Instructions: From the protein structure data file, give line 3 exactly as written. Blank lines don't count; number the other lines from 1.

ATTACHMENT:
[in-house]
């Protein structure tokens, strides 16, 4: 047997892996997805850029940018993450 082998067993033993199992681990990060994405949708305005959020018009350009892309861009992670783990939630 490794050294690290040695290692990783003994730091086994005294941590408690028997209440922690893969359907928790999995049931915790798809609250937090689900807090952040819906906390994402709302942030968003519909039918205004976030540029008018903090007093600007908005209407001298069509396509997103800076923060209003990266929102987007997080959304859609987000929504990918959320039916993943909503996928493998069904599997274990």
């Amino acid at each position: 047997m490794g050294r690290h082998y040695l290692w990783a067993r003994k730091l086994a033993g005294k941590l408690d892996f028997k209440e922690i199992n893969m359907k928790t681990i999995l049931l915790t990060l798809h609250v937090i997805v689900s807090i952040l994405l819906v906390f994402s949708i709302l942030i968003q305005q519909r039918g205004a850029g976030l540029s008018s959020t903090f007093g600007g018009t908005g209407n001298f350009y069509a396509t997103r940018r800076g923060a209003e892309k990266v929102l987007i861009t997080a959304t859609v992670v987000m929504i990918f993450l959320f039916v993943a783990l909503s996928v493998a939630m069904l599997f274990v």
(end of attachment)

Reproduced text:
């Amino acid at each position: 047997m490794g050294r690290h082998y040695l290692w990783a067993r003994k730091l086994a033993g005294k941590l408690d892996f028997k209440e922690i199992n893969m359907k928790t681990i999995l049931l915790t990060l798809h609250v937090i997805v689900s807090i952040l994405l819906v906390f994402s949708i709302l942030i968003q305005q519909r039918g205004a850029g976030l540029s008018s959020t903090f007093g600007g018009t908005g209407n001298f350009y069509a396509t997103r940018r800076g923060a209003e892309k990266v929102l987007i861009t997080a959304t859609v992670v987000m929504i990918f993450l959320f039916v993943a783990l909503s996928v493998a939630m069904l599997f274990v």